Should You Add Earthquake Insurance to Your Home Insurance Policy? Deductibles Very High In Most Cases

earthquake wall crack

Reader tells us her wall cracks got worse after Tuesday’s quakes

Tuesday night to Wednesday morning, we had 12 little earthquakes in North Texas.

I definitely felt one, the strongest one said to be a 3.6 on the Richter Scale. My son lives near Palo Alto where they had a fierce 6.0 quake this summer. He usually laughs at my earthquake reports — especially the photo of knocked over lawn furniture saying, “We will rebuild.” But Tuesday night, he wasn’t laughing.

“It’s a rumble,” he agreed, as I tried to describe the sound our Texas quake made as my lights flickered for a second. I was unloading dishes from the dishwasher and had just set down a wine glass. Saw a slight shimmy. The dog was confused. My mother in law was freaking, and I got chills for a minute. My insurance man had been texting me, so I texted him and asked, do we have earthquake coverage?

He is in Lubbock. He thought I was kidding! No, he said, even when he found out about the 3.6. He says he’s never written an earthquake policy in Texas during his life. I turned the question to a few local insurers, including one of our new sponsors, Charles Polansky, a Private Client Advisor at HUB International Personal Insurance here in Dallas. He has been on the phone non-stop with clients since Tuesday.

Nick Klein with HomeTeam Insurance also says his phone has been ringing off the wall, at least 60 clients have contacted him since the rumbles. He thinks a majority will not be adding earthquake insurance, except for those with Travellers and MetLife. Those are two companies that give insureds the option to add earthquake insurance as an endorsement to their existing homeowners policy.

But those deductibles will be high — a minimum of 10 percent.

Nick also writes in California where the earthquake deductibles are 10 percent minimum. Try that on a $3 million dollar home, which is almost an average price.

“The clients we quoted are scared,” said Nick. He also thinks the more and more we have earthquakes in North Texas, the less likely insurance companies will be to add earthquake insurance as optional coverage.

“In Cali, very few companies even offer it,” he says.”People get it from a state pool, like people in hurricane-prone areas.”

I put Charles through the ringer with a Q & A Tuesday night as the earth was rumbling. Jump for the whole thing.

CandysDirt.com: Charles, I understand that Texas does not require earthquake coverage under our laws … could this change? Does it need to?

Charles Polansky:  True, you are not required to buy earthquake coverage under Texas law at this time. Could it be required in the future? Perhaps. Earthquakes are still pretty rare in Texas — and we’ve yet to see one that caused widespread damage to North Texas homeowners. But there could come a time when mortgage companies would require additional earthquake coverage similar to how they require flood insurance for home in vulnerable locations.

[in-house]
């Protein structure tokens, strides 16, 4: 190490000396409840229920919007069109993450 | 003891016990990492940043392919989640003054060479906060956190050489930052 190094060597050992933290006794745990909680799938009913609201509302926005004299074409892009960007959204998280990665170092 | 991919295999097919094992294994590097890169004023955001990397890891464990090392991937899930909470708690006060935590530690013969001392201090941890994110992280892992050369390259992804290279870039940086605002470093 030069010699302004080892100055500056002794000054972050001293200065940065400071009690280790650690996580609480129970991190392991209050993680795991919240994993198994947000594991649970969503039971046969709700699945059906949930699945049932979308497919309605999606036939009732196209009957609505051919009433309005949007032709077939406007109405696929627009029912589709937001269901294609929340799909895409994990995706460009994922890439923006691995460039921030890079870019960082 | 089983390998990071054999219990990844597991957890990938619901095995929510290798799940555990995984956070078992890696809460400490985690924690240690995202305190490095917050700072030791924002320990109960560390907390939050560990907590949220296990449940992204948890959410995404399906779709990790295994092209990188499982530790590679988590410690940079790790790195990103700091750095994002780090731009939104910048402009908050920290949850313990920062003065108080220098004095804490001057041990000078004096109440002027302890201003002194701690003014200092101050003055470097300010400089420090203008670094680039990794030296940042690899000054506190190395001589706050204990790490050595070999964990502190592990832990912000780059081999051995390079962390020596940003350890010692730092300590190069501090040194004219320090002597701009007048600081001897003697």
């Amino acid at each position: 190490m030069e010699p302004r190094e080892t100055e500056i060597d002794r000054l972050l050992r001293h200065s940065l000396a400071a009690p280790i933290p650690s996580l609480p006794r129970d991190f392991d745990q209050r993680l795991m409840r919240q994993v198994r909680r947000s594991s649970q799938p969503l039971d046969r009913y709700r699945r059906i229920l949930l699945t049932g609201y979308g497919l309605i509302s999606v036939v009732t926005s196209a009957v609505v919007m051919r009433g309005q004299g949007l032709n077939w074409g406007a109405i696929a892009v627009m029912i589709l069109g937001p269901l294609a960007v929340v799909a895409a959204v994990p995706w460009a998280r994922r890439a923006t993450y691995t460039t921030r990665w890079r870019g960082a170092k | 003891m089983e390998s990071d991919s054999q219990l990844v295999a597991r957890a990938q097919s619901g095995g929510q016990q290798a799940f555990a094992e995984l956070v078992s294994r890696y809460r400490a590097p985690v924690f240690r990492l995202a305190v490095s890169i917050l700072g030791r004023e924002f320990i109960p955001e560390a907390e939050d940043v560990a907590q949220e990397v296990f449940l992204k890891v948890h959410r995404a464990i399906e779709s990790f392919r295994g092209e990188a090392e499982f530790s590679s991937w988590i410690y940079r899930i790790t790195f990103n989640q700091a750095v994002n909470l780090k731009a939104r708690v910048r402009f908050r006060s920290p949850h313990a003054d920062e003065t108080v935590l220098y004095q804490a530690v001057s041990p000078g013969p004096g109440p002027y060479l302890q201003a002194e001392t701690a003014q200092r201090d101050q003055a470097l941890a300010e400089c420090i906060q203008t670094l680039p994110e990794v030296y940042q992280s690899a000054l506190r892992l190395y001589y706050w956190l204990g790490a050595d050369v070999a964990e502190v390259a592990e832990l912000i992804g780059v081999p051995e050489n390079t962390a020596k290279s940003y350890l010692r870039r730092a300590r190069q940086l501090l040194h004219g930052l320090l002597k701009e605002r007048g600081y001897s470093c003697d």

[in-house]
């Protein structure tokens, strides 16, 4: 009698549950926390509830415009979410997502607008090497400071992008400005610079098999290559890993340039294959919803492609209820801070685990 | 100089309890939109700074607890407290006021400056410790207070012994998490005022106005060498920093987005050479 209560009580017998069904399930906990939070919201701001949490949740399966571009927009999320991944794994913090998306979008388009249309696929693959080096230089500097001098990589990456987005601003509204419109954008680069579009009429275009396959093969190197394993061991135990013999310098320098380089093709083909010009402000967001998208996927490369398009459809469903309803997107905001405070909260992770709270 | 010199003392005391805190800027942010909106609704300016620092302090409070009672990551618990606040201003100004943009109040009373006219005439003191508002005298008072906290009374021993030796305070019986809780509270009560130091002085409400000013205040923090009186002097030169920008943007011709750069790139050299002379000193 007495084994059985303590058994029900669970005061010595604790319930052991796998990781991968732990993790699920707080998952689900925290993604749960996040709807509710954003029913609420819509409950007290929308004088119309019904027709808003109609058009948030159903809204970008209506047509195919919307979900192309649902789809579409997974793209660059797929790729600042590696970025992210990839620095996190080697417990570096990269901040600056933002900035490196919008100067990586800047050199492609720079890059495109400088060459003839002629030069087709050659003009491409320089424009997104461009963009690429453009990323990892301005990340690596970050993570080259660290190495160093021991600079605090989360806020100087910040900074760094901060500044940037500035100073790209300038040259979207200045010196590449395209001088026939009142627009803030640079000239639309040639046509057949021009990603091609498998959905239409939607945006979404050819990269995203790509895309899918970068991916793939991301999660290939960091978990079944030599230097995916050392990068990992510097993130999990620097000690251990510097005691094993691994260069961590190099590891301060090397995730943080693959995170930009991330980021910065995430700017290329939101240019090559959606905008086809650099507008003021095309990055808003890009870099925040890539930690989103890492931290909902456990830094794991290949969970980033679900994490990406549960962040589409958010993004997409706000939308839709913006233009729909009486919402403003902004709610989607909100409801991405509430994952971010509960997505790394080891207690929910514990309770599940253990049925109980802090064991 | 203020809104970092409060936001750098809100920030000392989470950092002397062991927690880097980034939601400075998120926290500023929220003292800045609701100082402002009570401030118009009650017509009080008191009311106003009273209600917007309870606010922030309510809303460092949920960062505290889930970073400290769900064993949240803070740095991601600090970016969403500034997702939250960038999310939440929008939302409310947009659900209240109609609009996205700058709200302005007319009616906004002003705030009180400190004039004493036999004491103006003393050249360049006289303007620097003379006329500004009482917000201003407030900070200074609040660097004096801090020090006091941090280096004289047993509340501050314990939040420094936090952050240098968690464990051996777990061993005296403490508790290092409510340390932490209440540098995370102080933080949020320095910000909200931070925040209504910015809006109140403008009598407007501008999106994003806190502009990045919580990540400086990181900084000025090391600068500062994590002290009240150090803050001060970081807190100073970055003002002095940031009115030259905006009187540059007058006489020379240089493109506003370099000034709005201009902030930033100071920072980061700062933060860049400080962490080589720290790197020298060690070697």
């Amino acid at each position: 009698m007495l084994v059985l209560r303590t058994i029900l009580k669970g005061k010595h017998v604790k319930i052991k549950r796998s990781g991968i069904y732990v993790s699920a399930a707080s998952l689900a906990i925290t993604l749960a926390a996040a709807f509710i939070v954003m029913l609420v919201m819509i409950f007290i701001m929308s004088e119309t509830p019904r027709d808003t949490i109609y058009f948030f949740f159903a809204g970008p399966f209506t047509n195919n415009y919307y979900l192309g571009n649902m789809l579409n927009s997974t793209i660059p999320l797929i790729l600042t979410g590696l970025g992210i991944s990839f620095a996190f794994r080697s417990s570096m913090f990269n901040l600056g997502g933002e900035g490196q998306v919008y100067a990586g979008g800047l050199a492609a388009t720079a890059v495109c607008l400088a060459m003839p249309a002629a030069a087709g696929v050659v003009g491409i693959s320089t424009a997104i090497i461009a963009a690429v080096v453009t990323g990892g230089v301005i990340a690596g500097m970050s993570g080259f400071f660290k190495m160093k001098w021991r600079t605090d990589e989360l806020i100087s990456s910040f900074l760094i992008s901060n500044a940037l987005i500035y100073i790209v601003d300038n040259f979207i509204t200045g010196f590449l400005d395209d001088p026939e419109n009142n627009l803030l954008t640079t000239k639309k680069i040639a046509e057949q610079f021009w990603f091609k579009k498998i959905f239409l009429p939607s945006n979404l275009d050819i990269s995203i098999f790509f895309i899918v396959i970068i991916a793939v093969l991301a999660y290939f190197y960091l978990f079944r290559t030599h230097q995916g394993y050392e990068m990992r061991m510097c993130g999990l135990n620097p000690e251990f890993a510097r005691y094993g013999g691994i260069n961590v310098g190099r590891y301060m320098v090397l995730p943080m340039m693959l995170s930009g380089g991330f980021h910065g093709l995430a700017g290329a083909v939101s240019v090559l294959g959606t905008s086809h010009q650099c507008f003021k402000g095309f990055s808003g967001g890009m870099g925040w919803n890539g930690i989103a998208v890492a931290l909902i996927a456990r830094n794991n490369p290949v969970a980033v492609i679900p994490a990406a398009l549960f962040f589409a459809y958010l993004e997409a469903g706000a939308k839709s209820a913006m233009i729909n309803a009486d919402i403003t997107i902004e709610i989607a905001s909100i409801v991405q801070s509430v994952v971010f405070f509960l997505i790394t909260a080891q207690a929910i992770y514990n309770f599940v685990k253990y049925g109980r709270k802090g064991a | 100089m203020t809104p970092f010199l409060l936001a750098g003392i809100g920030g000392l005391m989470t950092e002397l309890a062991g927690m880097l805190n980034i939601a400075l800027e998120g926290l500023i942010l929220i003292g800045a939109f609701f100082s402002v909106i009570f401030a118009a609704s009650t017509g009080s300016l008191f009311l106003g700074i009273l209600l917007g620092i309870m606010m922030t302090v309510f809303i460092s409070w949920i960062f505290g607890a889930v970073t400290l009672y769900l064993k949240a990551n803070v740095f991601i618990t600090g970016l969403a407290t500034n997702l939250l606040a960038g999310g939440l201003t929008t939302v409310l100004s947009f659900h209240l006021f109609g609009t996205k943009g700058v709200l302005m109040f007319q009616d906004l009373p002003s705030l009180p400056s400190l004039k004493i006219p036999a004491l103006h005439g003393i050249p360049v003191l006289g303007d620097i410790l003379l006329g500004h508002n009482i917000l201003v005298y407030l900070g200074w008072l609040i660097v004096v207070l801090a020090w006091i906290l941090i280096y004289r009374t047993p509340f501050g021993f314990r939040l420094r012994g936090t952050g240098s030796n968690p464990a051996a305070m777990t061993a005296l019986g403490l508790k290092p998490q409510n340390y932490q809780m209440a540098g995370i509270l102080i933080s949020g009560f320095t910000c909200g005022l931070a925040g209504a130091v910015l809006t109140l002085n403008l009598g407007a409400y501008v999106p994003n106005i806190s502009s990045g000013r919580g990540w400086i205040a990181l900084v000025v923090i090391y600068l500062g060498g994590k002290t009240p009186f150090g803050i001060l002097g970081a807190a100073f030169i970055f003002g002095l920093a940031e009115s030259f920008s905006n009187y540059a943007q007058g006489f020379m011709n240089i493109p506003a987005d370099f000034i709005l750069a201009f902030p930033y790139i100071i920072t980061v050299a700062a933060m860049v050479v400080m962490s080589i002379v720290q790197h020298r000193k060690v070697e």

CD: You are right — get a couple homes damaged by earthquakes, and those mortgage companies will flock to requiring the coverage. I am hearing of some damage, like a water main break in North Dallas on Hughes Lane. Lots of water was in the street and it was bubbling up. What if a home were damaged by this water, for example, and the water main breaks turn out to be from the earthquake. Are they covered by their insurance policy?

CP: The homeowner would not have coverage unless he/she had purchased earthquake coverage either with a standalone earthquake policy or as an earthquake endorsement by their current insurance carrier — if that carrier offers earthquake insurance.

CD: I’m also hearing of cracks in molding (as in wall molding, knowing you insurers hate that word in general). Covered?

CP: Same as above.

CD: Can you buy an earthquake insurance rider? How much would it cost for a home of say, $500,000?

CP: Let me get back to you with pricing. Most of the carriers we use offer an endorsement adding coverage for earthquakes. All masonry veneer is excluded – brick, stone, and possibly stucco (trying to confirm stucco). Coverage isn’t completely excluded – just the actual brick and/or stone would be. Say the entire house came down due to earthquake.  There is coverage for the dwelling and contents (if purchased) but the homeowner would not be paid for the actual “wall” portion. (Does that make sense?)

CD: No.

CP: So, based on rates we have seen, you could purchase earthquake coverage (dwelling) with Fireman’s Fund for a $500k home for $100 annually (we are trying to confirm there isn’t a minimum annual premium or other surcharges but that’s what the rate tells us). That premium is based off having a 5 percent deductible ($25k in this example).  In a total loss due to earthquake, insured would be paid $500k minus $25k deductible and whatever cost the outer brick/stone veneer is.

CD: Sounds cheap, but huge deductible. OK, if any damage is caused by an earthquake — foundation, plumbing, floor or even antique dish — would the damage be covered?

CP: Of the carriers we do the most business with, only Fireman’s Fund has any kind of built-in earthquake coverage in the homeowner policy. This only covers personal property (antique dishes, for example), though. Therefore, no foundation, plumbing, floor, as in your example.  As mentioned before, Fund will let you add dwelling or dwelling+other structures coverage for additional premium.

CD: What about your swimming pool?

CP: Swimming pools are considered “other structures” therefore it would only be covered if you add coverage for “other structures.”

CD: Good Lord! I hope these mini quakes are anomalies!

Did you get all of your questions answered? If not, comment below and we’ll get Charles to help!

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